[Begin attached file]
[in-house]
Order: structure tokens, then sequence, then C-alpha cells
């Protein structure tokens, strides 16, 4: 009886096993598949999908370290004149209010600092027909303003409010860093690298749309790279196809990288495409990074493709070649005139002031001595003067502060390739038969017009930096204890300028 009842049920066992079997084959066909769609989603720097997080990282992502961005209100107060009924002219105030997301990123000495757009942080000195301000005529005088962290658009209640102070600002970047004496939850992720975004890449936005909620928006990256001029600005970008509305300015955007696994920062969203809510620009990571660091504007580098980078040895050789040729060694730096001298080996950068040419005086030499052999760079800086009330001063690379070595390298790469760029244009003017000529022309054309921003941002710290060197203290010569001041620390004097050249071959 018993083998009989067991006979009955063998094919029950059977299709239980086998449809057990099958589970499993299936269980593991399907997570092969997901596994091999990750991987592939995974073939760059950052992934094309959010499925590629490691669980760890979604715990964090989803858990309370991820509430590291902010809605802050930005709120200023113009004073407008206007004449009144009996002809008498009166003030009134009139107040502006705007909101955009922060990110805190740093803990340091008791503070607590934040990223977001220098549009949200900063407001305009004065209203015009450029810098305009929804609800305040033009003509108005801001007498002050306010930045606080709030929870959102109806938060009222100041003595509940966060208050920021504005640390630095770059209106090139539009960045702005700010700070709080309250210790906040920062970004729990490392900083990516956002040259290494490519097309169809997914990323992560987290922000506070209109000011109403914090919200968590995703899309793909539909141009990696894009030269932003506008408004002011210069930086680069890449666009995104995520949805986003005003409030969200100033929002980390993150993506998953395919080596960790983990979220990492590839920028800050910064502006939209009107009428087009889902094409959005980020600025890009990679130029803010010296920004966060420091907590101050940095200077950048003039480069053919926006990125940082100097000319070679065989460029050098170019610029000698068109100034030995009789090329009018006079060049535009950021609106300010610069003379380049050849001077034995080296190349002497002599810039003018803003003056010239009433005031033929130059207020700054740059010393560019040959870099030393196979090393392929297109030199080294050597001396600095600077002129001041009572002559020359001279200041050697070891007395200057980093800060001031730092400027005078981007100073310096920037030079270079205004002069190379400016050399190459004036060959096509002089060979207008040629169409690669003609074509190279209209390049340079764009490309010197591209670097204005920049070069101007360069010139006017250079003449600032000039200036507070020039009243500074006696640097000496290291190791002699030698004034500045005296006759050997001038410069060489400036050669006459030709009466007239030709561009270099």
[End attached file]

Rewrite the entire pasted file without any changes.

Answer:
[in-house]
Order: structure tokens, then sequence, then C-alpha cells
């Protein structure tokens, strides 16, 4: 009886096993598949999908370290004149209010600092027909303003409010860093690298749309790279196809990288495409990074493709070649005139002031001595003067502060390739038969017009930096204890300028 009842049920066992079997084959066909769609989603720097997080990282992502961005209100107060009924002219105030997301990123000495757009942080000195301000005529005088962290658009209640102070600002970047004496939850992720975004890449936005909620928006990256001029600005970008509305300015955007696994920062969203809510620009990571660091504007580098980078040895050789040729060694730096001298080996950068040419005086030499052999760079800086009330001063690379070595390298790469760029244009003017000529022309054309921003941002710290060197203290010569001041620390004097050249071959 018993083998009989067991006979009955063998094919029950059977299709239980086998449809057990099958589970499993299936269980593991399907997570092969997901596994091999990750991987592939995974073939760059950052992934094309959010499925590629490691669980760890979604715990964090989803858990309370991820509430590291902010809605802050930005709120200023113009004073407008206007004449009144009996002809008498009166003030009134009139107040502006705007909101955009922060990110805190740093803990340091008791503070607590934040990223977001220098549009949200900063407001305009004065209203015009450029810098305009929804609800305040033009003509108005801001007498002050306010930045606080709030929870959102109806938060009222100041003595509940966060208050920021504005640390630095770059209106090139539009960045702005700010700070709080309250210790906040920062970004729990490392900083990516956002040259290494490519097309169809997914990323992560987290922000506070209109000011109403914090919200968590995703899309793909539909141009990696894009030269932003506008408004002011210069930086680069890449666009995104995520949805986003005003409030969200100033929002980390993150993506998953395919080596960790983990979220990492590839920028800050910064502006939209009107009428087009889902094409959005980020600025890009990679130029803010010296920004966060420091907590101050940095200077950048003039480069053919926006990125940082100097000319070679065989460029050098170019610029000698068109100034030995009789090329009018006079060049535009950021609106300010610069003379380049050849001077034995080296190349002497002599810039003018803003003056010239009433005031033929130059207020700054740059010393560019040959870099030393196979090393392929297109030199080294050597001396600095600077002129001041009572002559020359001279200041050697070891007395200057980093800060001031730092400027005078981007100073310096920037030079270079205004002069190379400016050399190459004036060959096509002089060979207008040629169409690669003609074509190279209209390049340079764009490309010197591209670097204005920049070069101007360069010139006017250079003449600032000039200036507070020039009243500074006696640097000496290291190791002699030698004034500045005296006759050997001038410069060489400036050669006459030709009466007239030709561009270099």